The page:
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Balance assessment in children with cerebral palsy; methods for measuring postural stability
KTH, School of Engineering Sciences in Chemistry, Biotechnology and Health (CBH).
2018 (English)Independent thesis Advanced level (degree of Master (Two Years)), 20 credits / 30 HE creditsStudent thesisAlternative title
Balansbedömning hos barn med cerebral pares; metoder för att mäta postural stabilitet (Swedish)
Abstract [en]

The most common way to measure postural stability is to examine the displacement of the center of pressure (CoP). But some scientists claim that the center of mass (CoM) is what really indicates the sway of the whole body, since the body is a multi-joint system. Many previous studies of human balance have targeted groups with diffrent kinds of balance impairments. In a recent study C. Lidbeck investigated factors influencing standing in children with bilateral spastic cerebral palsy (BSCP). The conclusion of that study was that the crouched position, that is common with this kind of disability, was not found to be related to strength and not entirely related to the degree of their motor disorders.

In this thesis a number methods were chosen to assess the postural stability of children with BSCP, using both the CoP and the CoM. The hypothesis was that the different methods would show different aspects of the children's balance impairment. Also, the influence of visual stimuli on the crouching position was examined. The long term aim is that the results may contribute to a deeper understanding of the balance disturbances that often accompany this group of children.

16 children with BSCP (GMFCS level I-III) and 20 typically developing (TD) children were included in the study. Data was collected, before the start of this project, using two force plates and an eight-camera 3D motion analysis system with passive markers. The children performed three different standing tasks during 30 seconds each; quiet standing, blindfolded and an attention-task. Five methods were chosen (based on previous literature) and implemented in Matlab to examine the postural stability of the two groups during the three tasks.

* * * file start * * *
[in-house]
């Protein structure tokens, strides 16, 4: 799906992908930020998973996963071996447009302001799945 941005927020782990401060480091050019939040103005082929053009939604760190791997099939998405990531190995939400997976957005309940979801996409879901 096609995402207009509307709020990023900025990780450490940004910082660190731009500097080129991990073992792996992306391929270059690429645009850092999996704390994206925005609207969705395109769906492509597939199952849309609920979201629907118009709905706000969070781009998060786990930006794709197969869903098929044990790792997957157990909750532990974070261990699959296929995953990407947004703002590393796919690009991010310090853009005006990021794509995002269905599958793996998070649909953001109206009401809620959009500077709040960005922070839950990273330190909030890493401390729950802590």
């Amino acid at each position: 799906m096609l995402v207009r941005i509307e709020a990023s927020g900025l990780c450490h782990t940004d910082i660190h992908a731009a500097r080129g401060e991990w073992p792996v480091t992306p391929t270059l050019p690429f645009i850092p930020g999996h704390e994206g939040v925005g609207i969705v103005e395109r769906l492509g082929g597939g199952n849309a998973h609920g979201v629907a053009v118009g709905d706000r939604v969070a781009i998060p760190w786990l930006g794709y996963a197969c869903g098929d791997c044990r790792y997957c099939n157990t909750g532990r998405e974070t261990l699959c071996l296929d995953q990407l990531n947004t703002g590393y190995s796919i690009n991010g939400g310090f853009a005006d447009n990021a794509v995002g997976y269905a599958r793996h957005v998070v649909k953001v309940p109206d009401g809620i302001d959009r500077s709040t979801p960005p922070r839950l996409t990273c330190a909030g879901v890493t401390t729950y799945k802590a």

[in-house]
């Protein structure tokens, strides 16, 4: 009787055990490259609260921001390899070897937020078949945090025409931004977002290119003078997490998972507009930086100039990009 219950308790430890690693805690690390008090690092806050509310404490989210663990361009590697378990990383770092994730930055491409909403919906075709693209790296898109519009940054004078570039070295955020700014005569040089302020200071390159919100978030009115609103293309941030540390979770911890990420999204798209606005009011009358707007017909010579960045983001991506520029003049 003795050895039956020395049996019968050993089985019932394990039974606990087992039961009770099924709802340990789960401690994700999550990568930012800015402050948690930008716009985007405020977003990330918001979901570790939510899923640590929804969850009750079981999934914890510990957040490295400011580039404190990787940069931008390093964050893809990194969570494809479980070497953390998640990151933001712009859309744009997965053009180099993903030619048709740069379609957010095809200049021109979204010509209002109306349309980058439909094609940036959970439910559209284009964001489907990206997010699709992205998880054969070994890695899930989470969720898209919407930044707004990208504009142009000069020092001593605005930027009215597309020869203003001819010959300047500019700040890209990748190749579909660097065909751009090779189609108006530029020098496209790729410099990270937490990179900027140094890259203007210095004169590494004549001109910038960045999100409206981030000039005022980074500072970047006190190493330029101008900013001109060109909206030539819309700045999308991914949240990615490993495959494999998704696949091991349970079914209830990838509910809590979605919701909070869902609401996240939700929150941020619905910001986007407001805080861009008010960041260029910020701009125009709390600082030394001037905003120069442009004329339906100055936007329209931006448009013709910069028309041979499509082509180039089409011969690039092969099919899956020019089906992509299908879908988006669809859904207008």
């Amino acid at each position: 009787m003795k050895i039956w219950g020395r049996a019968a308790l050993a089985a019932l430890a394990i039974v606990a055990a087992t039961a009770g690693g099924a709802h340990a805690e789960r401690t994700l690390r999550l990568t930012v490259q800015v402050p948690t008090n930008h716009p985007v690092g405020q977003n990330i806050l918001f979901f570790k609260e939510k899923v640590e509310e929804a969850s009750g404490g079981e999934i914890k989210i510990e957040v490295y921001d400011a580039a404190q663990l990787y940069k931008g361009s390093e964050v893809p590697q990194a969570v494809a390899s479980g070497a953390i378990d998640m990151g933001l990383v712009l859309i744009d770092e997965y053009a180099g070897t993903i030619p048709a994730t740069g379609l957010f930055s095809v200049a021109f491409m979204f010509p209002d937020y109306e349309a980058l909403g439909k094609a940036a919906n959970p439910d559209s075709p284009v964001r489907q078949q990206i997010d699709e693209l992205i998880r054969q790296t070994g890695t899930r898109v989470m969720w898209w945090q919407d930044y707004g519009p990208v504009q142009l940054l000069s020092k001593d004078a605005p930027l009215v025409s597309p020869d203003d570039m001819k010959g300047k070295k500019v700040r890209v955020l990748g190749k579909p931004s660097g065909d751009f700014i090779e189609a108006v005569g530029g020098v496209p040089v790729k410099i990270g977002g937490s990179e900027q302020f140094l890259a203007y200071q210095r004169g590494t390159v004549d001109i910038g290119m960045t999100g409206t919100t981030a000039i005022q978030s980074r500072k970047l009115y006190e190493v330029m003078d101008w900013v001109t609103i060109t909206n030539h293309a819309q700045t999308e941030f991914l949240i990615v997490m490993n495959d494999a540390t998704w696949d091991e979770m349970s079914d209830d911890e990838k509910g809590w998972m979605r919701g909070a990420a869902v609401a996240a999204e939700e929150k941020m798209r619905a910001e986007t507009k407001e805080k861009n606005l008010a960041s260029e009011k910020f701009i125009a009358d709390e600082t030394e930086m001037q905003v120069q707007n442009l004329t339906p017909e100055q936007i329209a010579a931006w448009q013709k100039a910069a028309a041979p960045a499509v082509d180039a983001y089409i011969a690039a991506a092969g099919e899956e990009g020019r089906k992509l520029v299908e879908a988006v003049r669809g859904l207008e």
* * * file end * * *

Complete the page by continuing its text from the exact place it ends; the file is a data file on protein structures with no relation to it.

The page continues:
Result shows that all methods used can clearly distinguish between the balance in the BSCP group and the TD group. When comparing the quiet standing task with the blindfolded task in the BSCP group, there were some significant results from the statistical evaluation (P$<$0.05). The result from several of the methods indicated that the children of this group have better postural stability when blindfolded, which is not in agreement with previous literature. In contrast, one method using the total mean velocity indicated that the postural stability decreased. During the attention-task, the methods disagreed with each other, implying a change in balance strategy in the BSCP group that was different from the TD group.

Four methods are suggested for future studies, two using the CoP and two using the CoM. These four methods highlighted different aspects of the data and in combination they may provide a bigger picture of the postural stability of children with BSCP. Even though there were no significant difference in the vertical displacement of the CoM between the BSCP and the TD group, the CoM was slightly elevated during the attention-task in the BSCP group. In the TD group the CoM was lowered during the same task. This indicates that the children with BSCP in this study straighten up a bit when they can focus on something outside of their own body.

Place, publisher, year, edition, pages
2018. , p. 64
Series
TRITA-CBH-GRU ; 2018:11
Keywords [en]
Center of mass, center of pressure, postural stability, bilateral spastic cerebral pares, balance, quiet standing.
National Category
Medical Engineering
Identifiers
URN: urn:nbn:se:kth:diva-223670OAI: oai:DiVA.org:kth-223670DiVA, id: diva2:1186252
Subject / course
Medical Engineering
Educational program
Master of Science in Engineering - Medical Engineering
Presentation
2018-01-15, Flemingsberg, 09:00 (English)
Supervisors
Examiners
Available from: 2018-03-05 Created: 2018-02-27 Last updated: 2018-03-05Bibliographically approved

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